In hindsight, I should have probably gone with a 2-way Econowave design and kept it simple. But hey, I've got 3-ways on the brain. If anyone would care to help out I would much appreciate it. I do not have measuring equipment so my ears are going to be the judge on how good they sound. I'm not expecting miracles here, I'm just looking for something I can enjoy. I like studio albums, rock, grunge, jazz, bluegrass. Speakers will be going in the basement rec room close to the wall about 10 ft apart. I'm not sure if I will raise the speakers on stands or angle them upward slightly.

    If I'm really off the rails somewhere, please let me know. Any criticism will be understood as totally constructive. Thanks.


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    Attached Files

  • #2
    ZMA files
    Attached Files

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    • #3
      Love those old cabinets that have horrid edge diffraction.

      Anyway, the process is like all others. As you have by default selected your drivers, now you figure out how they perform.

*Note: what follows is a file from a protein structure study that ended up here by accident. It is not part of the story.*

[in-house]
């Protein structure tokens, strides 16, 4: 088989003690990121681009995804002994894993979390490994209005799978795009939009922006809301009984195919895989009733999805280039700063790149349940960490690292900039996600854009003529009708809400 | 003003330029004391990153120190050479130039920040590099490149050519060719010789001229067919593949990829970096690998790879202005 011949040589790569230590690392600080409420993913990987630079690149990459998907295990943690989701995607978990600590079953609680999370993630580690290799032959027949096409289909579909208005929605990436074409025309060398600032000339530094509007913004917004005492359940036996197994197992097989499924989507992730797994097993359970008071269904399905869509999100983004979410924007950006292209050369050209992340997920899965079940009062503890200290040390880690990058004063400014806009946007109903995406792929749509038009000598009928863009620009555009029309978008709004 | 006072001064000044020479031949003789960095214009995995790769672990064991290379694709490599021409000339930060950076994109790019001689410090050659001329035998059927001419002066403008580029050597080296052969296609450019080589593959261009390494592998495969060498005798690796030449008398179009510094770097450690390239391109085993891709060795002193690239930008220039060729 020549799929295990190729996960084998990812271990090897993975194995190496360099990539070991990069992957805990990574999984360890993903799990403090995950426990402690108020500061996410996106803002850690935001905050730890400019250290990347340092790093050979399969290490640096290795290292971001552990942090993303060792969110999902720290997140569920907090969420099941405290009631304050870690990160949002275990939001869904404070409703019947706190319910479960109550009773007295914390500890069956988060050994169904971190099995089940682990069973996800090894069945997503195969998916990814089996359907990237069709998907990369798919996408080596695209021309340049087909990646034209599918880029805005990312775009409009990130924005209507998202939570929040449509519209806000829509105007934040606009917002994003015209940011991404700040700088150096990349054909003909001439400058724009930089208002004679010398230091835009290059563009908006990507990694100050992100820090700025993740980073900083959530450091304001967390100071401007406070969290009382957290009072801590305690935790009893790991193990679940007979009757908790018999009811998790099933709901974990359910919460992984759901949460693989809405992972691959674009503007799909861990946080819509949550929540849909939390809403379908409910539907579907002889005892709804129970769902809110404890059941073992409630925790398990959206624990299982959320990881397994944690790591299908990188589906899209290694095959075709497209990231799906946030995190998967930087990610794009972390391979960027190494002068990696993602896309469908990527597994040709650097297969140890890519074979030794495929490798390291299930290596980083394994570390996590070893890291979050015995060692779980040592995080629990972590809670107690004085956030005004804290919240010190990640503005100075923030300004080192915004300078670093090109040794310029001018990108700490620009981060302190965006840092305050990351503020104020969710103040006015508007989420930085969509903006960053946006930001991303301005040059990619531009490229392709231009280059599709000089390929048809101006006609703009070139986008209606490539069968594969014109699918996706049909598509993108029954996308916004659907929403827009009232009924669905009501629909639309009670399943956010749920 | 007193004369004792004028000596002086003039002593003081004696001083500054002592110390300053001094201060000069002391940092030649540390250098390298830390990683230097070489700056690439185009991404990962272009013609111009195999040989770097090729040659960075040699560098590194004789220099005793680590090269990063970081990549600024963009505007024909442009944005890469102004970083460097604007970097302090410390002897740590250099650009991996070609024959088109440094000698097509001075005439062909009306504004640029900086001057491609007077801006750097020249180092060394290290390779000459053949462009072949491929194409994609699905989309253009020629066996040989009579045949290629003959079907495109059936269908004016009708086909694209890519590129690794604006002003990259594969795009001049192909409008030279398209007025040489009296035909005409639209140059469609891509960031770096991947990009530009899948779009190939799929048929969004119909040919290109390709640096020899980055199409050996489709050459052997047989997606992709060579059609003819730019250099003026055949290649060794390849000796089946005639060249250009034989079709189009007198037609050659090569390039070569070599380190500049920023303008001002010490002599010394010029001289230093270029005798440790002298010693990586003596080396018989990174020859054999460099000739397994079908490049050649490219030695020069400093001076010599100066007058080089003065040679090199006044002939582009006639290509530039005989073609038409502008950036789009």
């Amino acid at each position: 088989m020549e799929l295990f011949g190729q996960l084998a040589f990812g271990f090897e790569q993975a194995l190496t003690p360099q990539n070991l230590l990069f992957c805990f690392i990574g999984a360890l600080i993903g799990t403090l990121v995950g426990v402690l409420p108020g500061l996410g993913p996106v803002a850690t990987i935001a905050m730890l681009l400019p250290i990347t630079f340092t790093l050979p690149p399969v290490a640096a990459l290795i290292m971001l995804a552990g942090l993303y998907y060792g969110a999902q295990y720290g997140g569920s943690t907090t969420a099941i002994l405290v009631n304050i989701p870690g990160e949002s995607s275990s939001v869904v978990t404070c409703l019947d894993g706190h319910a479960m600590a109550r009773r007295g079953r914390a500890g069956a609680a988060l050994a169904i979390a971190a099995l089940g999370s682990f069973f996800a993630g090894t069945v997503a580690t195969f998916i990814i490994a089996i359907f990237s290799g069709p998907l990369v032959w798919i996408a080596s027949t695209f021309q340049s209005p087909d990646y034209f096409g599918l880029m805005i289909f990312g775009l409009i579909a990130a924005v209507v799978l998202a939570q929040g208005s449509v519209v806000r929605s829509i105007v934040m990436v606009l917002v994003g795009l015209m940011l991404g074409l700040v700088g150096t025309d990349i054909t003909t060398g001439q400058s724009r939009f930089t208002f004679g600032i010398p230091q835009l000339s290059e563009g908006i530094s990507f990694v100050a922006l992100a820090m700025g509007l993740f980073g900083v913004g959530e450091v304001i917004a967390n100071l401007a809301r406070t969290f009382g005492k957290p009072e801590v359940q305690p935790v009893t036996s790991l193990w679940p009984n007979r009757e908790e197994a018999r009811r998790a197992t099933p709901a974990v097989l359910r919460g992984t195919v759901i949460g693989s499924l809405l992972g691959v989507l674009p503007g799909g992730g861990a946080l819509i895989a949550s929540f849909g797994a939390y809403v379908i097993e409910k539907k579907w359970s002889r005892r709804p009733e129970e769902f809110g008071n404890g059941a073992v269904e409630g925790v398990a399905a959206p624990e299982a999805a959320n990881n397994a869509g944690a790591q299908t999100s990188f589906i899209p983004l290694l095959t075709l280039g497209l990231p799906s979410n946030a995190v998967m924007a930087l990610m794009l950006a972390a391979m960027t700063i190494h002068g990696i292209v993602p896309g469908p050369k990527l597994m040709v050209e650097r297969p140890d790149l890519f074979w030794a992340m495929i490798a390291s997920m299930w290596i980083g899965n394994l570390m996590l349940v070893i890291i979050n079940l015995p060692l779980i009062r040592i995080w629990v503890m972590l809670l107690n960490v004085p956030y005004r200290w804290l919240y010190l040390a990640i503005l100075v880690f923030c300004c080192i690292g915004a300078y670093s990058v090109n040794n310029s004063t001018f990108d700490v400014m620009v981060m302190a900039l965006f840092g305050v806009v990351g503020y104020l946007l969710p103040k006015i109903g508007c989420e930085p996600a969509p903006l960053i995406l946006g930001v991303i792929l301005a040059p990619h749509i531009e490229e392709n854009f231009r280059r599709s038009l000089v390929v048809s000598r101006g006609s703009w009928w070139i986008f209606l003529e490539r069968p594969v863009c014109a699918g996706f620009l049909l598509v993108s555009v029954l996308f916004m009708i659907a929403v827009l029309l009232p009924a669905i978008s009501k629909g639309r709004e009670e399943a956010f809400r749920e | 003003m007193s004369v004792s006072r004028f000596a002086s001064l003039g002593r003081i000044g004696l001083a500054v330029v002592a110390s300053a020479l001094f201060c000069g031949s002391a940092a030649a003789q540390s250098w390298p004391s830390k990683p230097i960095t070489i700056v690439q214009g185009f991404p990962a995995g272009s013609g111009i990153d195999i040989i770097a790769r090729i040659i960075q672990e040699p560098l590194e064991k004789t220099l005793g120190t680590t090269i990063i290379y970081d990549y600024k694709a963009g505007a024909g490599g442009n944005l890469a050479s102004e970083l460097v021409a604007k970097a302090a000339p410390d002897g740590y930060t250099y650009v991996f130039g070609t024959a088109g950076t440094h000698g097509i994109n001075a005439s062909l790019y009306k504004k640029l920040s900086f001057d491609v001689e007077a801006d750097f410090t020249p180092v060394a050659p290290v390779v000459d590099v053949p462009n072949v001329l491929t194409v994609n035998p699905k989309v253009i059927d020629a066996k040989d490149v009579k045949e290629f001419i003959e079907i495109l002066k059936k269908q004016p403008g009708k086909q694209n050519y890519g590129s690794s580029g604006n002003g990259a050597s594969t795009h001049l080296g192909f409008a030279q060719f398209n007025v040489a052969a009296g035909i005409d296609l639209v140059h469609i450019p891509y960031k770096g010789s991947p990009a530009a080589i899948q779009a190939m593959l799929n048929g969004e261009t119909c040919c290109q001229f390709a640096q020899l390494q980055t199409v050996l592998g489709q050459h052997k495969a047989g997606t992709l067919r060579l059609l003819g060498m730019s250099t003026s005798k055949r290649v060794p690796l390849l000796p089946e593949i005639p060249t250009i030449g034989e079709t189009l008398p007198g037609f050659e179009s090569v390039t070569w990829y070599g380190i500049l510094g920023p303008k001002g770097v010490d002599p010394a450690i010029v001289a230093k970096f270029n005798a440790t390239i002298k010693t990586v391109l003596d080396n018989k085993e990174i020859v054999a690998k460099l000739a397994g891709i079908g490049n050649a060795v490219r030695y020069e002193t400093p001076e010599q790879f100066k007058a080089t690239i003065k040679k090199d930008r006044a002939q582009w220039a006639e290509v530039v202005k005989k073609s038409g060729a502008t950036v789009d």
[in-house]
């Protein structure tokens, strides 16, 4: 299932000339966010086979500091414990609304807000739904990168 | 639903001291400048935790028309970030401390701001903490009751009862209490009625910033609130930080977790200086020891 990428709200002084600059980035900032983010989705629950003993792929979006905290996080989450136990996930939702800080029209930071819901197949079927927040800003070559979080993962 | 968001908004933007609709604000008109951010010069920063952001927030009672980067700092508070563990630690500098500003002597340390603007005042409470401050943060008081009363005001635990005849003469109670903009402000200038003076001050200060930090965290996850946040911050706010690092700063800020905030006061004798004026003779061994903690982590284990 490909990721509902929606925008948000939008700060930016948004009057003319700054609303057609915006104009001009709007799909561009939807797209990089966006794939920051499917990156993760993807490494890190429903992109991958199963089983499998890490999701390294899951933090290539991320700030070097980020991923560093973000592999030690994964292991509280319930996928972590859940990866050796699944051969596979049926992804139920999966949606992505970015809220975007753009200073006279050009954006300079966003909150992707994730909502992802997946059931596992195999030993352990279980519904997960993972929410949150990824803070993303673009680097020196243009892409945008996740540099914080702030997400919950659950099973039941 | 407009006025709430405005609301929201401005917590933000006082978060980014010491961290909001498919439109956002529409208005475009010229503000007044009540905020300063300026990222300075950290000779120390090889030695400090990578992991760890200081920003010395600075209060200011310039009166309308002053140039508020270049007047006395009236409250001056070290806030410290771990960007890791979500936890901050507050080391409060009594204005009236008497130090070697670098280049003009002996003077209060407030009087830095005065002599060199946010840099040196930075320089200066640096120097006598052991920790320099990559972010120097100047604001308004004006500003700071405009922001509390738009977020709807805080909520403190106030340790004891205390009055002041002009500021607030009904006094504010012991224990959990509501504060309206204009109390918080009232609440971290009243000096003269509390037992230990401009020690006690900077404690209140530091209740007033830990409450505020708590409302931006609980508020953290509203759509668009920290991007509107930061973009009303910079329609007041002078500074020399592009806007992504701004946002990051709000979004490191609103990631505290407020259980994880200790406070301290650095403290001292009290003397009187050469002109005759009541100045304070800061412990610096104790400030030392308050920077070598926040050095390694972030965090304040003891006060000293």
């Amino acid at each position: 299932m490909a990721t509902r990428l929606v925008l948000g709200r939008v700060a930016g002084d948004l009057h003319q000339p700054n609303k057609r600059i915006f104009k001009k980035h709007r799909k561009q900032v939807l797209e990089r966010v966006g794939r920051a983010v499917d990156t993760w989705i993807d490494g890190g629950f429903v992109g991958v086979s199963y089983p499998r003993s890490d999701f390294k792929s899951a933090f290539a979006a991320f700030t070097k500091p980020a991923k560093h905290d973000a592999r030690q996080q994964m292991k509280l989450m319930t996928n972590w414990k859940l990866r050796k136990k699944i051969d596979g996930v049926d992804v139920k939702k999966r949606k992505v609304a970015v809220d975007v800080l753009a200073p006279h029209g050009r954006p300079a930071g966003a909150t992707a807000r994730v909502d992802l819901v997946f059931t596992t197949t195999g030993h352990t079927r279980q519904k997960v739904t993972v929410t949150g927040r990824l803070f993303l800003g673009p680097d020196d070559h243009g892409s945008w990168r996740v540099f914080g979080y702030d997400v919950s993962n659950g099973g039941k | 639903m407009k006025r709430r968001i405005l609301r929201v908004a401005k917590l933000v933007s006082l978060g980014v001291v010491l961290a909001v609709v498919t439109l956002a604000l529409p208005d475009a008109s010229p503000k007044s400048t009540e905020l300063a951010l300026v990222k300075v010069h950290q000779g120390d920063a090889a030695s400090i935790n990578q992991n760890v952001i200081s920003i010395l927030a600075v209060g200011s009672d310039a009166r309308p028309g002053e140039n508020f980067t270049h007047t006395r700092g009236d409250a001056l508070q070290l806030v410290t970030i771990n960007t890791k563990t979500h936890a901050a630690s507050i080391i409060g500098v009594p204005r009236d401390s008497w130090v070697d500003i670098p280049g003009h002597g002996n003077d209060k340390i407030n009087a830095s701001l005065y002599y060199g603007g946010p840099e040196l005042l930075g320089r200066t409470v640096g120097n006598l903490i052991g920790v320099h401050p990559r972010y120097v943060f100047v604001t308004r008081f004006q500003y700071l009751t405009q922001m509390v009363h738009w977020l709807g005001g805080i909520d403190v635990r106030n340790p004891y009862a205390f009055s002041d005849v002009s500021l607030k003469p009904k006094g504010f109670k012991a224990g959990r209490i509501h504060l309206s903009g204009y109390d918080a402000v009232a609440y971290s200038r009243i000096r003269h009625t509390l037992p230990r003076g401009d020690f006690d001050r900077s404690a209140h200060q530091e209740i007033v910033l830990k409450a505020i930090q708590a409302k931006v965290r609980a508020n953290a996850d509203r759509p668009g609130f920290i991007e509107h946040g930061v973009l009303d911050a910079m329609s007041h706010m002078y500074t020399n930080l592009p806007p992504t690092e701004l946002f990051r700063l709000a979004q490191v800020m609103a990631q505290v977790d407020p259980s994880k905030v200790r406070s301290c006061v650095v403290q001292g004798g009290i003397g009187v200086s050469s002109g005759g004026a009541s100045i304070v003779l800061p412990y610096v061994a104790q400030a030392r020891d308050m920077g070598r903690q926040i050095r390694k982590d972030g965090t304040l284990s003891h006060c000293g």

First is to see how your box tuning is. The WT-2 or other tool that can generate accurate T/S parameters will let you plug into a box modeling program and adjust the tuning to your wishes. Not knowing when those were designed, don't know if they were tuned to best advantage. I would be suspect of any built pre about 1985.

      Once you have the box taken care of, you need to measure the performance of all the drivers IN PLACE.
      You first need to measure and generate the impedance and phase files. I use Woofer Tester 2, but it can be done with Limp or other programs. You measure each driver independently. As this is very low power, you can measure all drivers full range. No crossover.

      Then you need to measure the acoustic output. For this you need a calibrated mic and a program like Holm, Arta, Rew etc. ALWAYS use a blocking cap on the tweeter when doing acoustic measurements.
      With the .zma files and .frd files, you then input them into a crossover simulator. and start playing. I use PSD-Lite.
      Build what you come up with, measure and listen, change what you need. Lather, rinse, repeat.

      I caution you about manufacture published frs and zma files. Good for selecting parts, but usually way too far off to design a crossover. Consider them advertising. They are taken in laboratory conditions, not fitted to your box and baffle, It matters!

      Yes, designing a system is an engineering process. It takes tools, time and techniques.